The first two decades of Fox were accompanied by a growing partisan divide in terms of Americans’ attitudes to the media. In 2002, according to Pew surveys, 76 per cent of Republicans and 67 per cent of Democrats thought Fox News was believable; by 2012 the figures were 67 per cent and 37 per cent. So the partisan divide had increased from 9 to 30. In attitudes to Fox’s main competitor, CNN, 84 per cent of Democrats and 72 per cent of Republicans thought the network could be trusted in 2002. By 2012, the parallel figures were 76 and 40. The partisan divide had grown from 12 to 36. So overall attitudes to the news media declined somewhat in the decade, but the more important trend was the contrasting movements among party supporters.

Trump exploited and then escalated these trends. More than any other president, whether by instinct, strategy or an inability to do otherwise, he has practised the politics of polarisation. By many conventional measures this is not working well for him. A Washington Post–ABC News poll in late January 2019 found 56 per cent of Americans said they would “definitely not” vote for Trump in 2020, while just half that number (28 per cent) said they definitely would. This follows the midterm elections in November 2018, where Democrats secured 52.5 per cent of the vote to Republicans’ 45.8 per cent, a further swing of over 4 per cent since the 2016 elections.

Yet, in other ways, his strategies are bearing political fruit. His constant denunciations of fake news and the media as the enemy are having an impact among his base. According to Pew, in 2016, the last year of the Obama presidency, around three-quarters of both Republicans and Democrats endorsed the idea that criticism from news organisations keeps political leaders from doing things that shouldn’t be done (Republican 77 per cent; Democrat 74 per cent). But by the second year of the Trump presidency, 2018, the percentage of Democrats taking that view had climbed to 82 per cent, while the percentage of Republicans had halved to 38 per cent. Across at least fifteen Pew surveys under six presidents, this is the lowest percentage of Republicans endorsing the sentiment, and the biggest gap between supporters of the two major parties.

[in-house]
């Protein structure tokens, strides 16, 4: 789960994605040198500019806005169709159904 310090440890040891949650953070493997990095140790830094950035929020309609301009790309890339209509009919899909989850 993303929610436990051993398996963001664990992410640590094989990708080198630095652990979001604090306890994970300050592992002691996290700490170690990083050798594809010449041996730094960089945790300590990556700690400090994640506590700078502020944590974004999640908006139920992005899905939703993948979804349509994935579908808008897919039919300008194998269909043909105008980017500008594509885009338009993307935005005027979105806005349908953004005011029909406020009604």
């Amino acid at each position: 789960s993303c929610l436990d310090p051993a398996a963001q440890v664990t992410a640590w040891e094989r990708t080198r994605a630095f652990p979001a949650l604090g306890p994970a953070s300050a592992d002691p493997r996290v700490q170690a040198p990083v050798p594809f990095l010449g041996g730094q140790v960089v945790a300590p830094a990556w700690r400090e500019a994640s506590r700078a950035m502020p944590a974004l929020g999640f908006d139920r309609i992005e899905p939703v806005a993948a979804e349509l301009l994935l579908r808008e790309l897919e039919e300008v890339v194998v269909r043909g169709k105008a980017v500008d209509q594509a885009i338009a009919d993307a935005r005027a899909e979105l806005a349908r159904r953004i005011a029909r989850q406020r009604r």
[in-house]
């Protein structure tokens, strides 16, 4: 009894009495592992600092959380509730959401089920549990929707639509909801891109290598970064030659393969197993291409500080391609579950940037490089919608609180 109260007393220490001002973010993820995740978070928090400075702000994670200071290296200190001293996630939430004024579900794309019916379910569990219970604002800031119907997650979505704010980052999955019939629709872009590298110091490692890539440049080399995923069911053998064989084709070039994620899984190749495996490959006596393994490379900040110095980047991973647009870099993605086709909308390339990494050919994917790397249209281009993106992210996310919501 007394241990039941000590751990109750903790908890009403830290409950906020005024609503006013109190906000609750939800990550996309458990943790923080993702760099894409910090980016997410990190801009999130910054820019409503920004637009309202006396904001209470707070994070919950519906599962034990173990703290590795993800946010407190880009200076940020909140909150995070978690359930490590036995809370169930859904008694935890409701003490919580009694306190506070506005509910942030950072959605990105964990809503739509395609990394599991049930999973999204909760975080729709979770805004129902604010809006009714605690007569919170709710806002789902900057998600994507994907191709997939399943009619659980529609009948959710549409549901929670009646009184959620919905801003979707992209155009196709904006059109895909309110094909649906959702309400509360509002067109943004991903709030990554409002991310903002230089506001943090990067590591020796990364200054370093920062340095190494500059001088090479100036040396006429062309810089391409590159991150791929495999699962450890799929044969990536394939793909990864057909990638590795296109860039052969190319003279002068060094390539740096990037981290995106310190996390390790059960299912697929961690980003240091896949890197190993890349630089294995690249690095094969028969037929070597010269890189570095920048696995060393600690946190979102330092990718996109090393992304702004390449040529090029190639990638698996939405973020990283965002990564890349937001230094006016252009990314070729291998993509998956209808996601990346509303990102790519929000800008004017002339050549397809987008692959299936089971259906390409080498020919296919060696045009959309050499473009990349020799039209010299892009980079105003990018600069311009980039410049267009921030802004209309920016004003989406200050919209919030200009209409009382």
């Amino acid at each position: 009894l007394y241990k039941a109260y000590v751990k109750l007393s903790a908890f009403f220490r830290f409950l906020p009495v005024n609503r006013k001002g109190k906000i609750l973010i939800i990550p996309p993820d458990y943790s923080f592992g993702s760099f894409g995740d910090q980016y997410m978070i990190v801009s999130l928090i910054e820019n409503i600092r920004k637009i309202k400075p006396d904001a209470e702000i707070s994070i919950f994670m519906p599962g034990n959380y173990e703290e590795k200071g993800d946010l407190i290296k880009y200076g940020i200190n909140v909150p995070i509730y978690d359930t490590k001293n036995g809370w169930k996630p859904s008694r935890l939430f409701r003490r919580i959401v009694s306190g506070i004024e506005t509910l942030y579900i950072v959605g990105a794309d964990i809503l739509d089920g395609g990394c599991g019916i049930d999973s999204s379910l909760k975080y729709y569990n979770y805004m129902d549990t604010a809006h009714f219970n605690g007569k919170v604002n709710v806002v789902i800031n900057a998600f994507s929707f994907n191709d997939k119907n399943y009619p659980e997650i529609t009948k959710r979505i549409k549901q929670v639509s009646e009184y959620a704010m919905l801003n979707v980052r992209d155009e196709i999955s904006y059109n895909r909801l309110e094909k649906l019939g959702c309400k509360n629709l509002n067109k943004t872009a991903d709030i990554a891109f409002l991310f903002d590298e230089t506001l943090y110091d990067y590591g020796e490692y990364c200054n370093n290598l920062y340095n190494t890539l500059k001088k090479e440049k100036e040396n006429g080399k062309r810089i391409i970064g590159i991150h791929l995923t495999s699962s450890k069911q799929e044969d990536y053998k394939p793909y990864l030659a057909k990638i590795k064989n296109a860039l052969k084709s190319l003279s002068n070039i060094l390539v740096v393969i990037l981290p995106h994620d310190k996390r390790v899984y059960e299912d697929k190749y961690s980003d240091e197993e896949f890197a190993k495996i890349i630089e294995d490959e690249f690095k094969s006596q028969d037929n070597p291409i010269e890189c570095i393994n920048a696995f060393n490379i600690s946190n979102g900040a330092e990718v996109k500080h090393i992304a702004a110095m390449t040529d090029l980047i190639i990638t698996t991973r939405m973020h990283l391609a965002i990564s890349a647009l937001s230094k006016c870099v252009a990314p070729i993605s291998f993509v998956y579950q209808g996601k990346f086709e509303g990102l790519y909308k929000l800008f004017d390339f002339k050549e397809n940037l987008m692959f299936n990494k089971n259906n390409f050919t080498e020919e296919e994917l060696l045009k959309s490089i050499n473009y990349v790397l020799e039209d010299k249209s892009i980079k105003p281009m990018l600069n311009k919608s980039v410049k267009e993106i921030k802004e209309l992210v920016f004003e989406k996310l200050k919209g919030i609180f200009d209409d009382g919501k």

In the same survey, 12 per cent of Democrats said they had not much or no trust in the information they got from national news organisations, compared with 38 per cent of Republicans.

Assuming Trump doesn’t retire in triumph in 2024 after being re-elected in 2020, one prediction is safe. Whether his exit is brought about by electoral defeat or by some politico-legal process, it will not be dignified or gracious. He and his supporters will allege bad faith, fraud and conspiracy.

During the political turmoils in America in 1968, Republican candidate Richard Nixon pronounced that “there is nothing wrong with this country that a good election wouldn’t fix.” Many critics of Trump feel the same. But American political culture is deeply fractured, and the jaundiced Fox News view of the mainstream media and of all political participants to its left has attracted a constituency sufficient to make it difficult for the next presidency to be a time of healing. •

 

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The road not taken: Donald Trump after he delivered the State of the Union address to a joint session of Congress in Washington yesterday. Oliver Contreras/Sipa USA